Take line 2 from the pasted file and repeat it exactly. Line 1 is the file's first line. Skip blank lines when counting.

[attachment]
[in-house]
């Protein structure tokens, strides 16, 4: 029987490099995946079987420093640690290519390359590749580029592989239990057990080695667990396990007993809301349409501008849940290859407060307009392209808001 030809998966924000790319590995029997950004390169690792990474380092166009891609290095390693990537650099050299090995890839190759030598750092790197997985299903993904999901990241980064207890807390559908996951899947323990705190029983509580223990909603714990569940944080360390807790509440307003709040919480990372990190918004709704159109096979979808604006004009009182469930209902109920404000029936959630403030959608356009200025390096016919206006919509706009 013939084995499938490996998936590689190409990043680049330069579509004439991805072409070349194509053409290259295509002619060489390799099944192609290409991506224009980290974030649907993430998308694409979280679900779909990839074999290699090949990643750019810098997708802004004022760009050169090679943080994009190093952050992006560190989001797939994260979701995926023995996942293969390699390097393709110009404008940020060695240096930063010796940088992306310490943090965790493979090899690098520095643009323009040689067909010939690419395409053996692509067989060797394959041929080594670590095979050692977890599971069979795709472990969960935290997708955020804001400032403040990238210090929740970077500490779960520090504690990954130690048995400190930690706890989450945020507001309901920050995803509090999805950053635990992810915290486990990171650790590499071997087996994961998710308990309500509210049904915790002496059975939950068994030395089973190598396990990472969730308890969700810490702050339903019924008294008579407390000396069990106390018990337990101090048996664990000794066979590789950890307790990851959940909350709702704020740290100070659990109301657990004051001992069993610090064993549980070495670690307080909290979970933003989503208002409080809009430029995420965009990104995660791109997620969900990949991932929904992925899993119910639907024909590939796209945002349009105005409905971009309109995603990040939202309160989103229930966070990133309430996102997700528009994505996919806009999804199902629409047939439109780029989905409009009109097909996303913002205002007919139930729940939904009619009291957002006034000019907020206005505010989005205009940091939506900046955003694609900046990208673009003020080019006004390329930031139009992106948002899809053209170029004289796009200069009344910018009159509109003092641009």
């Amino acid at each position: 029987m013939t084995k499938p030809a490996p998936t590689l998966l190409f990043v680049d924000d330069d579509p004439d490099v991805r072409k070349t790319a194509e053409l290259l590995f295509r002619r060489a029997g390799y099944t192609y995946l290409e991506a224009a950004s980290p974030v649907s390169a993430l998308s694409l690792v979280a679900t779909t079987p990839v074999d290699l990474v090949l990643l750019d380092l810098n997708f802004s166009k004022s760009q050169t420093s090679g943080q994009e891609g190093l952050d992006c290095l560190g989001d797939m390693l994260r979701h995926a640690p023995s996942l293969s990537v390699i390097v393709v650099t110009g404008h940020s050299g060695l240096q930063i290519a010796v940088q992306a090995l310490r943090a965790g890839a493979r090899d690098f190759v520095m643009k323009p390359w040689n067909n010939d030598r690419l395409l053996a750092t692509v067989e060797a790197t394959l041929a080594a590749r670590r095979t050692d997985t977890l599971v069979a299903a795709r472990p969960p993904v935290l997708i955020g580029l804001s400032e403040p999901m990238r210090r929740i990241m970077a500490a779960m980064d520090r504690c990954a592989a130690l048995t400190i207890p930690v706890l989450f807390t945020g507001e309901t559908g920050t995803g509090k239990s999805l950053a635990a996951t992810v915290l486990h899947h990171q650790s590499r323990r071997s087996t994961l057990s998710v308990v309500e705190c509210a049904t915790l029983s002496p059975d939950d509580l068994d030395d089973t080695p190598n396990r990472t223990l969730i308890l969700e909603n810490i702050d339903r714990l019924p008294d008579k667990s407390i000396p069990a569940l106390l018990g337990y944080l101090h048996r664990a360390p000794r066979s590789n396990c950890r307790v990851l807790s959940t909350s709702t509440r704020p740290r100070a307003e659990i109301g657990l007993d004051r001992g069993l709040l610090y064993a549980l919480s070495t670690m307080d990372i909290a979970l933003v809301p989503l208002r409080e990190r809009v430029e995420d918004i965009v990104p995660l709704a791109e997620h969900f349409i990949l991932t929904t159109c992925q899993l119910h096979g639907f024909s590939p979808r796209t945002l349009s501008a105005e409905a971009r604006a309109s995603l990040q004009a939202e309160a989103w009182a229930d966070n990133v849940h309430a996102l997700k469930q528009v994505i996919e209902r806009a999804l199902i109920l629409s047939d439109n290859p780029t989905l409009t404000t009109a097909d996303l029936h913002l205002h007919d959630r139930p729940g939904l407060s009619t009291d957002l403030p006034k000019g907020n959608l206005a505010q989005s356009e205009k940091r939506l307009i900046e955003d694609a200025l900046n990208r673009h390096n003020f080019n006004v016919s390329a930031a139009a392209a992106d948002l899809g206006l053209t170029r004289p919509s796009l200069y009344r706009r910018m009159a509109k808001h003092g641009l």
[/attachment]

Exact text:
């Protein structure tokens, strides 16, 4: 029987490099995946079987420093640690290519390359590749580029592989239990057990080695667990396990007993809301349409501008849940290859407060307009392209808001 030809998966924000790319590995029997950004390169690792990474380092166009891609290095390693990537650099050299090995890839190759030598750092790197997985299903993904999901990241980064207890807390559908996951899947323990705190029983509580223990909603714990569940944080360390807790509440307003709040919480990372990190918004709704159109096979979808604006004009009182469930209902109920404000029936959630403030959608356009200025390096016919206006919509706009 013939084995499938490996998936590689190409990043680049330069579509004439991805072409070349194509053409290259295509002619060489390799099944192609290409991506224009980290974030649907993430998308694409979280679900779909990839074999290699090949990643750019810098997708802004004022760009050169090679943080994009190093952050992006560190989001797939994260979701995926023995996942293969390699390097393709110009404008940020060695240096930063010796940088992306310490943090965790493979090899690098520095643009323009040689067909010939690419395409053996692509067989060797394959041929080594670590095979050692977890599971069979795709472990969960935290997708955020804001400032403040990238210090929740970077500490779960520090504690990954130690048995400190930690706890989450945020507001309901920050995803509090999805950053635990992810915290486990990171650790590499071997087996994961998710308990309500509210049904915790002496059975939950068994030395089973190598396990990472969730308890969700810490702050339903019924008294008579407390000396069990106390018990337990101090048996664990000794066979590789950890307790990851959940909350709702704020740290100070659990109301657990004051001992069993610090064993549980070495670690307080909290979970933003989503208002409080809009430029995420965009990104995660791109997620969900990949991932929904992925899993119910639907024909590939796209945002349009105005409905971009309109995603990040939202309160989103229930966070990133309430996102997700528009994505996919806009999804199902629409047939439109780029989905409009009109097909996303913002205002007919139930729940939904009619009291957002006034000019907020206005505010989005205009940091939506900046955003694609900046990208673009003020080019006004390329930031139009992106948002899809053209170029004289796009200069009344910018009159509109003092641009």